# Smart Watches, Pilots’ Associates, and Travelling Salesmen

I can probably be described as a wearable tech true believer. I bought in fairly early and have more or less stuck with it. As a device class it’s still in the early stages, I think, but has a lot of potential. After all, humans have been putting computers on their wrists for a long time now (albeit ones which only compute the time).

## My History with Smart Watches

I was an early backer of the original Pebble on Kickstarter. It looked (at the time) like everything I wanted out of a watch. It told the time, had a decent battery life, showed notifications from my phone, and could be extended with simple apps. I practice it was clunky as hell, and while the battery life of the watch itself was fine, it tended to half the battery life of the phone you connected it to. The latter issue was fixed eventually, though, and I generally found it really useful.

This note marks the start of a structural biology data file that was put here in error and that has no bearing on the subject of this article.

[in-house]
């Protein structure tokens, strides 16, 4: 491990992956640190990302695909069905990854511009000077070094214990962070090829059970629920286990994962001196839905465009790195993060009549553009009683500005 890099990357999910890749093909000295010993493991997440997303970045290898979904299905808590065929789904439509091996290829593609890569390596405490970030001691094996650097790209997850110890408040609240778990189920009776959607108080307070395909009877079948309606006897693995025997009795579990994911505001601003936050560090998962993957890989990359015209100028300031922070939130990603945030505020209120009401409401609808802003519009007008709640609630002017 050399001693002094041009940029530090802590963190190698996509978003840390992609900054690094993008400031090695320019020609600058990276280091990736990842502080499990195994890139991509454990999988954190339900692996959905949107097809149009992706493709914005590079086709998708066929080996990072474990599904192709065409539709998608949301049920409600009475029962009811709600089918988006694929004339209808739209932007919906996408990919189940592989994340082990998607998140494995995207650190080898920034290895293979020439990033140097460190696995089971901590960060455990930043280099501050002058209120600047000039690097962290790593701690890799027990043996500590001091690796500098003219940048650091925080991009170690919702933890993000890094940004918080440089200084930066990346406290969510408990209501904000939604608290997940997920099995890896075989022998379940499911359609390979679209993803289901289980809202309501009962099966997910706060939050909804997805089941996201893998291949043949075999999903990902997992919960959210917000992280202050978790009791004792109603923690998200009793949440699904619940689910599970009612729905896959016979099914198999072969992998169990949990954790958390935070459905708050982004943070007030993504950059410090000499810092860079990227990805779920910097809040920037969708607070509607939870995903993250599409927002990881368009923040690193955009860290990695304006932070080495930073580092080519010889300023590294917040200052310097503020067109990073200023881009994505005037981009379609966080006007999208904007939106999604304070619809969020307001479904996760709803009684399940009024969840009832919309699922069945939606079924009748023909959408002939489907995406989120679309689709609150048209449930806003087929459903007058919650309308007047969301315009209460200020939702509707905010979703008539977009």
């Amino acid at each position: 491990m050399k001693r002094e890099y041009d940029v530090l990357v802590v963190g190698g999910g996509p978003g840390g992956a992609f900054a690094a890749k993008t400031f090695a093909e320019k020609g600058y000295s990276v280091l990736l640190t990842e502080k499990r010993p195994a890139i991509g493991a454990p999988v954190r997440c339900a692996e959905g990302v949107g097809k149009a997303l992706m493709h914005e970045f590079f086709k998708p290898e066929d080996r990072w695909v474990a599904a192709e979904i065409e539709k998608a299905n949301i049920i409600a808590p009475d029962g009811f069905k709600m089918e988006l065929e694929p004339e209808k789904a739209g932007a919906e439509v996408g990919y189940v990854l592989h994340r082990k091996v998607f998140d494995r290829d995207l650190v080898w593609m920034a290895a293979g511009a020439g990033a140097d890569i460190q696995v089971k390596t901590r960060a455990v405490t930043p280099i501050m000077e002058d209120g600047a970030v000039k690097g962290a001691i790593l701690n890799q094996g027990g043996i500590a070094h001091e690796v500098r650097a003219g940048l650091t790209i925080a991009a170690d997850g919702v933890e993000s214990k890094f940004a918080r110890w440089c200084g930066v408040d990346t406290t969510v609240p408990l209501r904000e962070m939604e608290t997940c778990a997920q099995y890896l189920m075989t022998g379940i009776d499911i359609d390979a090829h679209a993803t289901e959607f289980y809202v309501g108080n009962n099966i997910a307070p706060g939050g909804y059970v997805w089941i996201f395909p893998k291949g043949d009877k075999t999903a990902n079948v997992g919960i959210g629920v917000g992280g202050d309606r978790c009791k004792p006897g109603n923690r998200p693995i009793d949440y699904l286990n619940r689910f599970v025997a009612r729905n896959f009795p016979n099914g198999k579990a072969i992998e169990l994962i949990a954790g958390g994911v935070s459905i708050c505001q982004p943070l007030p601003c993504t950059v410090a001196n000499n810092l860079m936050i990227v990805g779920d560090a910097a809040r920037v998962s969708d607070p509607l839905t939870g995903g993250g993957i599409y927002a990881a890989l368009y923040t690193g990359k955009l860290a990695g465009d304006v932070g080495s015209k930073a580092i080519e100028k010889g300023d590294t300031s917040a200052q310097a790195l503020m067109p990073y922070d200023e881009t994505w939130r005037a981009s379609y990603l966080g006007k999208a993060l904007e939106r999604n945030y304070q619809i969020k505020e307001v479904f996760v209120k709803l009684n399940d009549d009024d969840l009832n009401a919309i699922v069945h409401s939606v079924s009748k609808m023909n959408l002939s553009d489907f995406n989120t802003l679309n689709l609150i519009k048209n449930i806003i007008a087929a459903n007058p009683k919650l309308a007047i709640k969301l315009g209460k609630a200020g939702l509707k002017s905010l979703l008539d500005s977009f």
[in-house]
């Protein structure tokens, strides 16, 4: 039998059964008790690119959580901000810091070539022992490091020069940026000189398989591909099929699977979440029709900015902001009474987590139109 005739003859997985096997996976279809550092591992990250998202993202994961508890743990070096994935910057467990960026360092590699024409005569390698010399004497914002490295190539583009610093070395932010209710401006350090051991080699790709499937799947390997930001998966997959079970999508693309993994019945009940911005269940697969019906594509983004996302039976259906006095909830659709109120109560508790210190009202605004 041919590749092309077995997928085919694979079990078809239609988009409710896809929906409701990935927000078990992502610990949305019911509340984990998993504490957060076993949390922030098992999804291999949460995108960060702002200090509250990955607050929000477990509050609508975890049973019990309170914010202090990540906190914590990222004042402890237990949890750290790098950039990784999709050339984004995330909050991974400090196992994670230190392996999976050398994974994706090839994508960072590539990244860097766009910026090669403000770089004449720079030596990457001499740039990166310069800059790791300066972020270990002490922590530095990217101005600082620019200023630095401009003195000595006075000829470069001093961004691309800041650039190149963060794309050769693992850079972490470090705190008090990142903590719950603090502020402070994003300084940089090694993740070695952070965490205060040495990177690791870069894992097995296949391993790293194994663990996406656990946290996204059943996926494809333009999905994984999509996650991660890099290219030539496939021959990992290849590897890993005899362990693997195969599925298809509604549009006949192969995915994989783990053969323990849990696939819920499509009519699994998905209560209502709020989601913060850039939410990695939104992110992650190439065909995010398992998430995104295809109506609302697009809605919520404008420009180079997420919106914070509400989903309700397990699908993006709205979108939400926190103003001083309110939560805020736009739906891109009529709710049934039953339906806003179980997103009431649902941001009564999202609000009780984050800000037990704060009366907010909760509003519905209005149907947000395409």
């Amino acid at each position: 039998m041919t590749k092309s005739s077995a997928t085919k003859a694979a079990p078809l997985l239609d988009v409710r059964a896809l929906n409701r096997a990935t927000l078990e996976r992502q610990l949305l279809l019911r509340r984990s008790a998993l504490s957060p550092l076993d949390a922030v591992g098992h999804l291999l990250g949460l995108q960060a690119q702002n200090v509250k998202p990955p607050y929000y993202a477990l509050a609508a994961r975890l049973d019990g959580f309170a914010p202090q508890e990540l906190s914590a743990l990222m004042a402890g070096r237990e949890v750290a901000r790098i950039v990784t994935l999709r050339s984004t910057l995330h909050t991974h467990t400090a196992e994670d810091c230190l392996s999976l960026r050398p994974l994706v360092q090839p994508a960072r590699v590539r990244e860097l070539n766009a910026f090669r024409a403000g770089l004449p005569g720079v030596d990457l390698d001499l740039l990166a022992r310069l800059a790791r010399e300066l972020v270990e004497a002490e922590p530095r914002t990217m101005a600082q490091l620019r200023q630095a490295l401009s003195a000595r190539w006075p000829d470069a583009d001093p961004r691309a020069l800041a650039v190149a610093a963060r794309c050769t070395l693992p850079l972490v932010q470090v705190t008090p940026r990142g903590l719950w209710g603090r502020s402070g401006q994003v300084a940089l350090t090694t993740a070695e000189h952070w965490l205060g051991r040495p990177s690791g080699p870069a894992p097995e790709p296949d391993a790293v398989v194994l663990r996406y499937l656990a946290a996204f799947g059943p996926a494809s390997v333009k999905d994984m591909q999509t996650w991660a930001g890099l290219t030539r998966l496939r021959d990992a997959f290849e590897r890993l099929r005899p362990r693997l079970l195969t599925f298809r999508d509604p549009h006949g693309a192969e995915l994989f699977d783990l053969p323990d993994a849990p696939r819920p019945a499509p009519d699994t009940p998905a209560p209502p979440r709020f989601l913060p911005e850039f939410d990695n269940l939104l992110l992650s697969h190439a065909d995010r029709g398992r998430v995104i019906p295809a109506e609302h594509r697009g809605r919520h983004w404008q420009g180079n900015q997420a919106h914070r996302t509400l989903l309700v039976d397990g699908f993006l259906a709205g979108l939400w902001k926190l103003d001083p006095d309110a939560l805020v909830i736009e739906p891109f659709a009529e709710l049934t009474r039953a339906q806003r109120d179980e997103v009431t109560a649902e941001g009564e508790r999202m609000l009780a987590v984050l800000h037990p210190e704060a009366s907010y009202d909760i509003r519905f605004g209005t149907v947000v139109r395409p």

I “upgraded” to the Pebble Steel (amazon) when it was released. I still think it’s a nice looking smart watch, if you can forgive the logo on the face. But other than looking less like it came out of a cereal box, it’s pretty much the exact same watch as the original Pebble.

I backed Pebble again when they Kickstarted the Pebble Time. This was a pretty serious revamp of both the hardware and the software. The screen was now colour E-Paper (which is to say it had 64 colours), which gave the UI a lot of options which just weren’t available in black and white. The updates software gave it a really interesting “timeline” based UI paradigm and a retro “glitchy” UI style which I still find very compelling.

The Time had a pretty serious problem, though. One which wasn’t entirely Pebble’s fault. It shipped long after the Apple Watch. The Pebble Time’s screen looked incredibly dull in comparison, and it couldn’t match the Apple Watch’s OS integration (on the iPhone, anyway).

Be that as it may, Pebble is now functionally dead. The watches still work as far as I’m aware, but there will be no further updates and sooner or later the smart connection will stop working completely.